One of these days people are going to wake up and realize that vast chunks of intellectual property should be done away with because they represent a major intrusion by the state into the free market.  That's right, the true free market liberal should only grudgingly allow for the existence of copyright at all, and only in those cases where the market has demonstrably failed to produce stuff we all benefit from.  While you can make some legitimate argument that no one will spend billions getting a drug approved without some guaranteed property at the end, the same argument is much much weaker when it comes to the time invested in writing a book, coming up with a new programming idea, or recording your new hit single.  After all, we have an awful lot of the latter three, despite the fact that most of the creators don't make spit.  If the market ain't broke, don't let the government fix it; the whole idea is to design a system where, as Einstein put it, we have as simple a definition of property as necessary, but not simpler.  Potentially, this means a principled free market will involved dramatically less private property.

The whole thing reminds me of another juicy tidbit out of an entertaining interview with Robert Laughlin that JEA recently recommended (you can download the audio if you don;t want to read the transcript):

Q. So you are suggesting that the increased scope of patent laws is a response to the flow of jobs and knowledge overseas? 

A. Yes. 

Q. Why are you worried about that? 

A. That was my take on it. And also I read it. The same goes for the patent laws. Knowledge for the sake of itself is not very useful to us; we want things that are owned by us; that someone else learns them and takes them and we can prosecute them, it's against the law. Now what's the problem? What I figured out is that it's actually quite fundamental and obvious--it's elementary economics. If you live in the world where knowledge is the currency, there must be less of it. Why? Because no one will pay for something you get for free. So, in the Jeffersonian ideal world, everybody's a farmer and they write letters to each other--they exchange information but they charge you for corn. The world we have increasingly grown into, is where we have to have secrets. That's how you make your living. Making a living is not nice--I'm not going to give you the thing unless you pay for it. My measure of of success is whether I can shoehorn a very large amount of money out of you for this thing. The way economics works is that process isn't solid unless you really want to give me the money. The amount of pain you have to pay is a measure of how valuable the thing is that I'm giving you. So, in the information world where information is the economy, there has to always be paying in exchange of information; has to always be money exchanged. There has to be something scarce. That means that strewing the world with enlightenment can't be. So, knowledge can't be free any more. Not only that, but the sense of the law is it's not just acquiring knowledge--it's if you go and acquire it yourself, you are violating the law. In some cases that is a criminal act. Learning things of technical value is theft, and that means that the whole idea of just learning stuff and bettering yourself doesn't make any sense if the thing itself is valuable, owned by someone else.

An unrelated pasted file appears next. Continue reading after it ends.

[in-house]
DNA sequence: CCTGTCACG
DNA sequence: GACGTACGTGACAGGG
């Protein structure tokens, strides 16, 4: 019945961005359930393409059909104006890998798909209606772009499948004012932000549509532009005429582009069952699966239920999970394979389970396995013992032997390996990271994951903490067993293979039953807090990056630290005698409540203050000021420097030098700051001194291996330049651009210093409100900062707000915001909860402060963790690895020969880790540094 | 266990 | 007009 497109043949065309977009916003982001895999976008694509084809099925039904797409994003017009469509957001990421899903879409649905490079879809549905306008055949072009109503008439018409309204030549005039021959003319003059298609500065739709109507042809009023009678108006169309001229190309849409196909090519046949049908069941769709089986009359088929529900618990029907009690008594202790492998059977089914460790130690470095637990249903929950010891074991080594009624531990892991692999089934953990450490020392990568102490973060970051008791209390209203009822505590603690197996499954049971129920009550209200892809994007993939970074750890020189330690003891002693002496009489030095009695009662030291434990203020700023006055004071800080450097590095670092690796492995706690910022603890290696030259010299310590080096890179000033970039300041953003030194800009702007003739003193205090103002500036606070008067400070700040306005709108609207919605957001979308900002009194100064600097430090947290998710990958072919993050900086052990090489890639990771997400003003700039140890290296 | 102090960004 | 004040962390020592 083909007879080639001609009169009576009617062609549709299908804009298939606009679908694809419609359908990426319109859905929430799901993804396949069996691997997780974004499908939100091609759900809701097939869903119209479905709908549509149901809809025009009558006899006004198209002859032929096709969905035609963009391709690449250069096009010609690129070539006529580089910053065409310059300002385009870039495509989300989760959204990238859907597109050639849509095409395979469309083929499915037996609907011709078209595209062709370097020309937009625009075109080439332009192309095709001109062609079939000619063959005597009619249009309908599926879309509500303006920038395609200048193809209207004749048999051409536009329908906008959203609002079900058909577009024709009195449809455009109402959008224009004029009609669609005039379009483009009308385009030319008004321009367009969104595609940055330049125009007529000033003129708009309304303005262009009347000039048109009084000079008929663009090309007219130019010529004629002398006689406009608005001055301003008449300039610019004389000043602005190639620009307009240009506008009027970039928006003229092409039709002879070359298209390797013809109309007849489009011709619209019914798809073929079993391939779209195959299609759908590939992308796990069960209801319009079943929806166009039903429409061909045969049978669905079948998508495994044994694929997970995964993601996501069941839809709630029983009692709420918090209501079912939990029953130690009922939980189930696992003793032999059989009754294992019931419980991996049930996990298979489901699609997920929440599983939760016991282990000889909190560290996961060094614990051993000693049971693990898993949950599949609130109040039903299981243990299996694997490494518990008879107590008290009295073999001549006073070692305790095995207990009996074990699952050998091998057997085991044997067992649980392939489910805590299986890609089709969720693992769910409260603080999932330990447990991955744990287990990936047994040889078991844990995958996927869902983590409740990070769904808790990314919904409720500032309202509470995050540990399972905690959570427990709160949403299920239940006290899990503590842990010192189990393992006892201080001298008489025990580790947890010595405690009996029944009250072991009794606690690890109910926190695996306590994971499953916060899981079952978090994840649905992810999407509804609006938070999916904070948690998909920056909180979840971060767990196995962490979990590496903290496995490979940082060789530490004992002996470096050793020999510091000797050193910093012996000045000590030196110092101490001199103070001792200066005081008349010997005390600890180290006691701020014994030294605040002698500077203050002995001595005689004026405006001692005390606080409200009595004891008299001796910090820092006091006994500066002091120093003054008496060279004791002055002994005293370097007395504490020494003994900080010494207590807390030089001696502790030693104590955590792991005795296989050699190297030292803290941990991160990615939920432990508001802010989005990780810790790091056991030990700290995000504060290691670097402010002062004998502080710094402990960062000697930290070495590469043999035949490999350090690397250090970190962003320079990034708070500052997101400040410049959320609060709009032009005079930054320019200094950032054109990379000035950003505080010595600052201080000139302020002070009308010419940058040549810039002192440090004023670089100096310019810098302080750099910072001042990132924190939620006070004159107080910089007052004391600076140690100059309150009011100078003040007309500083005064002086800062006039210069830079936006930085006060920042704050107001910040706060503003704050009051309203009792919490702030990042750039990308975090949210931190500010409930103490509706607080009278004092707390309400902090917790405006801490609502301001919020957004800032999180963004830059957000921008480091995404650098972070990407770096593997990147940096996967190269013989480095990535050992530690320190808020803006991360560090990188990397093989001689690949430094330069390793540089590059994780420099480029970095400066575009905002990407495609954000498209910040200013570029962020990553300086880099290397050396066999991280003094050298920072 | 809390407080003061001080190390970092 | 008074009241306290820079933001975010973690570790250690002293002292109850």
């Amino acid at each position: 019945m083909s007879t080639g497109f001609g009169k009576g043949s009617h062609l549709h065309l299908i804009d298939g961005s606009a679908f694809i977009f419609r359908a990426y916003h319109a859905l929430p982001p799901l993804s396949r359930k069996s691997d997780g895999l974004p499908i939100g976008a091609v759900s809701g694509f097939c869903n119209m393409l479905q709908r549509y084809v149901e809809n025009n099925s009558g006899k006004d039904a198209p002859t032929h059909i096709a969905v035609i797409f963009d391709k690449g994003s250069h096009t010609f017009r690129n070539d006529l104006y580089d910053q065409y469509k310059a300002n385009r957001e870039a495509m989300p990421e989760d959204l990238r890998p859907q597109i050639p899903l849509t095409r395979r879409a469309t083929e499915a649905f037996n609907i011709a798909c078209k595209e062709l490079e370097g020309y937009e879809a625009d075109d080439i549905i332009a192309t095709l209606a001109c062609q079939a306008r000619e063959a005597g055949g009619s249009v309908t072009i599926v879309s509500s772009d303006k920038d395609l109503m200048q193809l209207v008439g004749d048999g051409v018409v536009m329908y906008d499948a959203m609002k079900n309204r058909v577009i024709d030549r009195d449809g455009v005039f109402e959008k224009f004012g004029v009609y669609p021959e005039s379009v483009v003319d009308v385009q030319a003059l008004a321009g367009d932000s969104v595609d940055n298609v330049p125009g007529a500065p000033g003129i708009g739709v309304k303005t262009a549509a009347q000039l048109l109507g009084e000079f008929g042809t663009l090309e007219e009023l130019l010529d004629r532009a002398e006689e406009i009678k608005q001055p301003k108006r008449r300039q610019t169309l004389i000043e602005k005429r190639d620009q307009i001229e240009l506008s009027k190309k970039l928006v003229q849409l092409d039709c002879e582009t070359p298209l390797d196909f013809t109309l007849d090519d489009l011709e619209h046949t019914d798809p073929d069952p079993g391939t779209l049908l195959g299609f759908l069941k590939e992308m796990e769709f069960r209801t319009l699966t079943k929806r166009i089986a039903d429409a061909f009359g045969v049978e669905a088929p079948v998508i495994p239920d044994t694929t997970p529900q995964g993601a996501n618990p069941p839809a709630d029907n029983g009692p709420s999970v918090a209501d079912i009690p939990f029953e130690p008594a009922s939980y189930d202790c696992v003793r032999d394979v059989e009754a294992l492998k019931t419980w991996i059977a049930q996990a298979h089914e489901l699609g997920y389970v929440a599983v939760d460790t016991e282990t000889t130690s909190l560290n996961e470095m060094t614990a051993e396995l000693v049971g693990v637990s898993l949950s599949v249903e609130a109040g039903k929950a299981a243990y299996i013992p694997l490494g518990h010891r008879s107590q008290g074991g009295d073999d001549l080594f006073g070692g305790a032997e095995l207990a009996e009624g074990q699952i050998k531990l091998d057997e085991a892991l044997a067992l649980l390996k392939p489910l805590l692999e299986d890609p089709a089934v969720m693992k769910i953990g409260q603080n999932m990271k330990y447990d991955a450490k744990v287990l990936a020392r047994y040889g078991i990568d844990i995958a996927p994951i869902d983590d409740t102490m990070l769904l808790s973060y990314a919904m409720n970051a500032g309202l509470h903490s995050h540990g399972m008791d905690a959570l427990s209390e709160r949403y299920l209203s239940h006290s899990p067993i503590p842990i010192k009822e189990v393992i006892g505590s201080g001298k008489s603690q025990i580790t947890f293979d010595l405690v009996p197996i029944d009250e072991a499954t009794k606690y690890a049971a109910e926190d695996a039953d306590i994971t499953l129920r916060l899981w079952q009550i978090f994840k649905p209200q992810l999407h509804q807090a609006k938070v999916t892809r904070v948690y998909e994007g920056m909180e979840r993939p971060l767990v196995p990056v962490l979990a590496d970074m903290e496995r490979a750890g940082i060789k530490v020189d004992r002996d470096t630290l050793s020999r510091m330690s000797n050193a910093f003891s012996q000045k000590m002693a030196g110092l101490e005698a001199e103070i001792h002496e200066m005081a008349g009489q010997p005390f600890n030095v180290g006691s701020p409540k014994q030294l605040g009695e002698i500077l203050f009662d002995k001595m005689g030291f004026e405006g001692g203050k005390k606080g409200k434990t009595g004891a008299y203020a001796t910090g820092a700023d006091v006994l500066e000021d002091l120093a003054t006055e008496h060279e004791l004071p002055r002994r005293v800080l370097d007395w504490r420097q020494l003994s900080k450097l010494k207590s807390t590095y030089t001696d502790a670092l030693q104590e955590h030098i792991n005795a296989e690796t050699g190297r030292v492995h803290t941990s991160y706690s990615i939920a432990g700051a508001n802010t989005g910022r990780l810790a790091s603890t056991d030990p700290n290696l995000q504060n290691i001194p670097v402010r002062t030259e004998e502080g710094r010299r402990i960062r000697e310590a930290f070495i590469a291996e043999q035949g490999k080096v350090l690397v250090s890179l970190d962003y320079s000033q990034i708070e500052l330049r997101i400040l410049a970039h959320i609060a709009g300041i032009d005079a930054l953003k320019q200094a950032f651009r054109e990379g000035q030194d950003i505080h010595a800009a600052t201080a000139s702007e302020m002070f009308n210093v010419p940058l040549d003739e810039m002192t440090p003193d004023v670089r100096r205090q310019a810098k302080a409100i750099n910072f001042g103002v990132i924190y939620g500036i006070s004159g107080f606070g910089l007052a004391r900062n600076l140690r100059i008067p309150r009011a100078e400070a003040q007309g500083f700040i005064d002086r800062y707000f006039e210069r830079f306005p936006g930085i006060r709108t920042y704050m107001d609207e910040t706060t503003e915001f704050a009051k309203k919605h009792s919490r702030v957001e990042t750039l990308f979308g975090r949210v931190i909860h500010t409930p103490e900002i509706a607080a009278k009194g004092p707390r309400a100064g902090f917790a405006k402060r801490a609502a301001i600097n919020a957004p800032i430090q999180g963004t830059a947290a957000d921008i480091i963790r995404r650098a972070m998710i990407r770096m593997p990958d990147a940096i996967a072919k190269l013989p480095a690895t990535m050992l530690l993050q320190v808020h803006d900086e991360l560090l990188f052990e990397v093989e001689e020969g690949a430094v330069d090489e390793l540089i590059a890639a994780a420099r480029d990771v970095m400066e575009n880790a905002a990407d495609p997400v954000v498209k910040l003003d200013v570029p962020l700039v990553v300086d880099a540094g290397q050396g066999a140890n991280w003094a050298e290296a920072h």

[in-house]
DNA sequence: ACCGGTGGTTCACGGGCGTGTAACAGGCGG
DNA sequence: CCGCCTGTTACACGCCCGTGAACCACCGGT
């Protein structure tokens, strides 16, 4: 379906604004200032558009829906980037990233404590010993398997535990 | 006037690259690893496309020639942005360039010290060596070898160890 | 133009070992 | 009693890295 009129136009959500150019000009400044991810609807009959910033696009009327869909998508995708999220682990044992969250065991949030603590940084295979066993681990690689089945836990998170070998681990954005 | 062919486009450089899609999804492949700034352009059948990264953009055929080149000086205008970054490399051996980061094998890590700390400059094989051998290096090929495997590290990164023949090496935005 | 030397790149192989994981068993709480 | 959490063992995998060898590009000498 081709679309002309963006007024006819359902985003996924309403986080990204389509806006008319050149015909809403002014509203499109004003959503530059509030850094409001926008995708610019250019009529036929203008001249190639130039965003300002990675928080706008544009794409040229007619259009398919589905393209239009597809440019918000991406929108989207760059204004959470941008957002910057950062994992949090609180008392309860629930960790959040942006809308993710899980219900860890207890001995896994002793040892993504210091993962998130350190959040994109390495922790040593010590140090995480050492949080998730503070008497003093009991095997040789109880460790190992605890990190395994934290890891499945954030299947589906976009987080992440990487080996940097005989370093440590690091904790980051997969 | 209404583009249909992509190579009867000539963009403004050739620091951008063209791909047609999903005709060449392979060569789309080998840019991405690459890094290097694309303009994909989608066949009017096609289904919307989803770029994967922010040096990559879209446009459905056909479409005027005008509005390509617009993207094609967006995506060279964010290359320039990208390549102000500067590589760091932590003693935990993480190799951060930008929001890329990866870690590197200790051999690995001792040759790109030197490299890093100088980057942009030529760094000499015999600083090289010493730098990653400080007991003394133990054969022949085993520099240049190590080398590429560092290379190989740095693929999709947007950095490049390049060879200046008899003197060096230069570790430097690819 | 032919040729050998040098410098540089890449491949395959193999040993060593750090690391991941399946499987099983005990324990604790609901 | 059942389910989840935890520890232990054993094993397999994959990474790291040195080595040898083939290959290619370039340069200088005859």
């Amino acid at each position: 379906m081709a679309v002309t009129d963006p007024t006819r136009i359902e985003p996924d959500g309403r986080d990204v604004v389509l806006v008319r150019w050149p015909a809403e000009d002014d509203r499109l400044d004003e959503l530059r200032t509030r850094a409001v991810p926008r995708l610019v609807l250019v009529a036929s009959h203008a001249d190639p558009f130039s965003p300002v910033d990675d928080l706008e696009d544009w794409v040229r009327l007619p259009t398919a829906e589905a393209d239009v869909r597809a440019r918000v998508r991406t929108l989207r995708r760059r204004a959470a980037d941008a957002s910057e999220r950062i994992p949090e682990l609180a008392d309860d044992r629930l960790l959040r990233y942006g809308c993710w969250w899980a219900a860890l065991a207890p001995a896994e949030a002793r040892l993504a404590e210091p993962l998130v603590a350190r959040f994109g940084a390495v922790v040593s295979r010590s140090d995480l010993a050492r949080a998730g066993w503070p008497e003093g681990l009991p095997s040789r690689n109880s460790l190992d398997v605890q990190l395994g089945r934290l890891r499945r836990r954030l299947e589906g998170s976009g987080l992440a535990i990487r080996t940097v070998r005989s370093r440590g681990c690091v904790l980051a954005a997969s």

Create artificial scarcity, aka control the supply, is the first rule of almost every business.  And it's the only rule the State Apparatus ever has.

No comments: